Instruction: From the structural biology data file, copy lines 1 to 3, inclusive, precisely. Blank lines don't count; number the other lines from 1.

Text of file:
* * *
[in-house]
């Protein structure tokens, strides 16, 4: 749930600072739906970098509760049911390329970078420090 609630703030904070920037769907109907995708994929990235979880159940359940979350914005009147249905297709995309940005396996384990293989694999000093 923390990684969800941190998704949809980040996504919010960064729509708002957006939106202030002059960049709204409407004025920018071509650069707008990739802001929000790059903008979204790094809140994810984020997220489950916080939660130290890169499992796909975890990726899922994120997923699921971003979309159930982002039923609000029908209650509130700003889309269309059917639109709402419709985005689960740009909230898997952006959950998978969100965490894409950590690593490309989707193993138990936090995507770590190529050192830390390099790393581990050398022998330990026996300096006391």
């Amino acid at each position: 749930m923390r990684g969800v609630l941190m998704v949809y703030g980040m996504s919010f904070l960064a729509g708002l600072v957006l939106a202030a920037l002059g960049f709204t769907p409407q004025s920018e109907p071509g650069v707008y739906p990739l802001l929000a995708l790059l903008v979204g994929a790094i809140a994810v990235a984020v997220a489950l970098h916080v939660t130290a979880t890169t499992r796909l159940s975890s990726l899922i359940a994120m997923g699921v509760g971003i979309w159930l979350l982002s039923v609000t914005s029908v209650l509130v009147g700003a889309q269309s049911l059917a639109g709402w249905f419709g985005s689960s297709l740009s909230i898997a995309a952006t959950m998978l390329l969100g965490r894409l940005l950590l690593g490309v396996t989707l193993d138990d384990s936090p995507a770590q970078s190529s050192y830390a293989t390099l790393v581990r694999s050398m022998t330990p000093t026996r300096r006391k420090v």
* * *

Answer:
[in-house]
């Protein structure tokens, strides 16, 4: 749930600072739906970098509760049911390329970078420090 609630703030904070920037769907109907995708994929990235979880159940359940979350914005009147249905297709995309940005396996384990293989694999000093 923390990684969800941190998704949809980040996504919010960064729509708002957006939106202030002059960049709204409407004025920018071509650069707008990739802001929000790059903008979204790094809140994810984020997220489950916080939660130290890169499992796909975890990726899922994120997923699921971003979309159930982002039923609000029908209650509130700003889309269309059917639109709402419709985005689960740009909230898997952006959950998978969100965490894409950590690593490309989707193993138990936090995507770590190529050192830390390099790393581990050398022998330990026996300096006391």
């Amino acid at each position: 749930m923390r990684g969800v609630l941190m998704v949809y703030g980040m996504s919010f904070l960064a729509g708002l600072v957006l939106a202030a920037l002059g960049f709204t769907p409407q004025s920018e109907p071509g650069v707008y739906p990739l802001l929000a995708l790059l903008v979204g994929a790094i809140a994810v990235a984020v997220a489950l970098h916080v939660t130290a979880t890169t499992r796909l159940s975890s990726l899922i359940a994120m997923g699921v509760g971003i979309w159930l979350l982002s039923v609000t914005s029908v209650l509130v009147g700003a889309q269309s049911l059917a639109g709402w249905f419709g985005s689960s297709l740009s909230i898997a995309a952006t959950m998978l390329l969100g965490r894409l940005l950590l690593g490309v396996t989707l193993d138990d384990s936090p995507a770590q970078s190529s050192y830390a293989t390099l790393v581990r694999s050398m022998t330990p000093t026996r300096r006391k420090v």